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Posted: Tue Jul 01, 2008 3:00 pm
Wednesday Early Morning Update
It looks as though the next tropical depression has formed off of the coast of Africa. Deep convection as well as favorable outflow aloft are noticed on the satellite imagery. This one has a good chance of being the next named system and will likely move out into the open Atlantic Ocean.
Posted: Tue Jul 01, 2008 11:46 pm
Wednesday Midday Update
Satellite imagery looks nearly the same as last night. The system looks to be right near tropical depression stage. Forecast models develop it and move it into the open waters of the central Atlantic.
Posted: Wed Jul 02, 2008 2:37 pm
Wednesday Late Afternoon Update
Still little change with the satellite imagery. We still think this is a depression. Quickscat has a well defined circulation a couple hundred miles west of the African coast and and several 30-40 knot wind estimates on the west side of the circulation. NHC usually will not call a disturbance a depression this far west unless it is bordering on storm strength. With the possible demise of this low in a few days, it may never be called a depression unless is develops more.
Posted: Thu Jul 03, 2008 12:48 am
Thursday Early AM Update
Satellite imagery is still showing deep convection near the center, but limited. Quickscat also is still showing a closed circulation with some wind measurements in the 30-40 knot range. As mentioned before this should be a depression.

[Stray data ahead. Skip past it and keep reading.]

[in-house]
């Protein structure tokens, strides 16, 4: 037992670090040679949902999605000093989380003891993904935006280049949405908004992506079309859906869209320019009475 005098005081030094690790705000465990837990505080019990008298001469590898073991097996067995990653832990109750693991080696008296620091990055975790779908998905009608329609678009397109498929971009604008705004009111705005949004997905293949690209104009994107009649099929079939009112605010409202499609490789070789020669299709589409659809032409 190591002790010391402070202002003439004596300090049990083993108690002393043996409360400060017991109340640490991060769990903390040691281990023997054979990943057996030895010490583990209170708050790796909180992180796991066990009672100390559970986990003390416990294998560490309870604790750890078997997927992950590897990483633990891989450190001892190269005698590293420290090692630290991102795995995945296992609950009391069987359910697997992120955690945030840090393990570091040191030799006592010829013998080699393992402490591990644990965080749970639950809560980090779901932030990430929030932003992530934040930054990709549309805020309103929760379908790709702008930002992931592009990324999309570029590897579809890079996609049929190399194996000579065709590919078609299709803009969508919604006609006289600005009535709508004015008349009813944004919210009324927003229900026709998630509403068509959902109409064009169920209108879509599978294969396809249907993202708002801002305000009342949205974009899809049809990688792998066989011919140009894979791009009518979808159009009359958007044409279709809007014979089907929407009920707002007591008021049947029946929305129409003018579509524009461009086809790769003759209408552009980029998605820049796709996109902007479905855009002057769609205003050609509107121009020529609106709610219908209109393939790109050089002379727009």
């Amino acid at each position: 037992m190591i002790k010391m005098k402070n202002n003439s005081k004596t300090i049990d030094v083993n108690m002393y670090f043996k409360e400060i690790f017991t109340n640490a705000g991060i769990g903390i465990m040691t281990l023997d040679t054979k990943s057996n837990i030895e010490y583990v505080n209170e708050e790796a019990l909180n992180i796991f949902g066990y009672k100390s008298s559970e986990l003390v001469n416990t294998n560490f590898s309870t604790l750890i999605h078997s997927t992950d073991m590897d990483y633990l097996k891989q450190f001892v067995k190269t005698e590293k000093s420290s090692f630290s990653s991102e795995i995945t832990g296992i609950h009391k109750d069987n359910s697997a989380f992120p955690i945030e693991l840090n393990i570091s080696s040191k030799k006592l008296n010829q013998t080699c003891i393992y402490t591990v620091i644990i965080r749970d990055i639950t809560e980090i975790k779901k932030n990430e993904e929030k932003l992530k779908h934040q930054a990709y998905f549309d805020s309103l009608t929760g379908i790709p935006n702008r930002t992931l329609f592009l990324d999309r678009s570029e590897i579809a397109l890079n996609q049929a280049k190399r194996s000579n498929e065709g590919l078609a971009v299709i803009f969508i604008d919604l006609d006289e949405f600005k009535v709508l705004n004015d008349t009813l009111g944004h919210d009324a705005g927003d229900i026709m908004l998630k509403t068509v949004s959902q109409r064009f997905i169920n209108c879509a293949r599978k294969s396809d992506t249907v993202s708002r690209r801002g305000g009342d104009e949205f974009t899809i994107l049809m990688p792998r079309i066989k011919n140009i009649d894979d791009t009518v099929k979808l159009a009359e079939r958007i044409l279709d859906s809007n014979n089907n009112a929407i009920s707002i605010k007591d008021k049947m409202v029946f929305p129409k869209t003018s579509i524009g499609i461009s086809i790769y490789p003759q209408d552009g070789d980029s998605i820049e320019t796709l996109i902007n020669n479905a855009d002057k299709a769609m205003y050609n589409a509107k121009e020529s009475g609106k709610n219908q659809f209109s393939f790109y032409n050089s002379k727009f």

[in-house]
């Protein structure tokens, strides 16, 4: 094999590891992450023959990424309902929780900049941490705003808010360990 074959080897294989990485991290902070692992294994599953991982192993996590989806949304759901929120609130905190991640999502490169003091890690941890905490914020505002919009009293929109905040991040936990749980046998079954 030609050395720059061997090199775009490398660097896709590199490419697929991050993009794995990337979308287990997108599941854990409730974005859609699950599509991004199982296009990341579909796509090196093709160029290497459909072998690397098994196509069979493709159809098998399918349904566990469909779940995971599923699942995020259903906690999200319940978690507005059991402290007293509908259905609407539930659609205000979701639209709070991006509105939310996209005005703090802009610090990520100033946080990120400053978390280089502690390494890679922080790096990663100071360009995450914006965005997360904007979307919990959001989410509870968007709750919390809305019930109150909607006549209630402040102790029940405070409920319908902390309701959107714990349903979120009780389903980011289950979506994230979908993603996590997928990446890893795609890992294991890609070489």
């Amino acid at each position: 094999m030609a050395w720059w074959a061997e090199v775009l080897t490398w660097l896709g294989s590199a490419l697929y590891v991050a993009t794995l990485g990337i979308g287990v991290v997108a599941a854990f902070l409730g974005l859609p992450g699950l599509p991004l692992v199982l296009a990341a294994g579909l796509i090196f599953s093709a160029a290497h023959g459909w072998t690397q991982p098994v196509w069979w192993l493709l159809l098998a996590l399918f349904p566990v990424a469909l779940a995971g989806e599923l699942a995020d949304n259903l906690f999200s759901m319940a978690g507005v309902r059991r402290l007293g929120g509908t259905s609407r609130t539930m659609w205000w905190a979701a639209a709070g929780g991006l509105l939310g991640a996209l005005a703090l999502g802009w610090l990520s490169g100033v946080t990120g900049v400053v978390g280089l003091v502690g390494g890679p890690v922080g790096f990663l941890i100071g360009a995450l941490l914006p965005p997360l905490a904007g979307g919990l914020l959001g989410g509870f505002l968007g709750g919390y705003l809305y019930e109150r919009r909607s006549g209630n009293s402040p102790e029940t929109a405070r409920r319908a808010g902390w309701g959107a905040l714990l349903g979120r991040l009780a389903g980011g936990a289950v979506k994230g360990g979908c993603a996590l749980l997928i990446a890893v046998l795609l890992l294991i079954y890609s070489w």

Posted: Thu Jul 03, 2008 4:07 pm
Thursday Evening Update
Bertha was upgraded up to a tropical storm today. The microwave estimates, I think did the trick. Squally weather is moving through the Cape Verde Islands at this time. Outflow looks favorable for continued strengthening and some models bring it to hurricane status as it curves north before the Lesser Antillies.
Posted: Fri Jul 04, 2008 12:42 am
Friday Earlly AM Update
Bertha is slowly getting better organized. Currently NHC has it at 45 mph which looks fine. Models gradually pull it into the middle of the north Atlantic ahead of the next upper trough. If it continues to strengthen, it should follow that track. If it weakens, the more dominant low level flow will carry it farther west.
Posted: Fri Jul 04, 2008 12:28 pm
Friday Afternoon Update
Bertha has stopped its organization for the present time. Deep convection is primarily on the north side of the circulation. The forecast models still take this tropical storm toward the central north Atlantic, but its still possible if it weakens could go farther west. Interests in Bermuda should keep an eye on Bertha, although its unlikely at this point to have an appreciable impact.
Posted: Sat Jul 05, 2008 12:46 pm
Saturday Afternoon Update
Bertha is still has a top wind of 50 mph per NHC. This looks reasonable with the latest microwave satellite estimates.
Bertha is centered about 2000 miles east of San Juan, 2100 miles southeast of Bermuda and 2700 miles east-southeast of Nassau.
It appears that the convection is getting slowly better organized again. There is a chance that Bertha will become a hurricane. The forecast track takes Bertha west, then west-northwest several days down the road. Forecast models turn Bertha north of the Leewards. Residents in Bermuda should follow the progress of Bertha. The eastern and central Caribbean Islands as well as the Bahamas and Turks and Caicos may see increasing swell by early to mid next week, especailly if Bertha actually does become a hurricane.
Posted: Sat Jul 05, 2008 9:50 pm
Saturday Night Update
Bertha will probably be made just a bit stronger on next update. It looks like the convection has increased just a bit. Forecast guidance shows Bertha turning in about 3-4 days in the general vicinity of Bermuda. All interests in Bermuda should watch Bertha for the middle of next week.
Posted: Sun Jul 06, 2008 7:51 am
Sunday Morning Update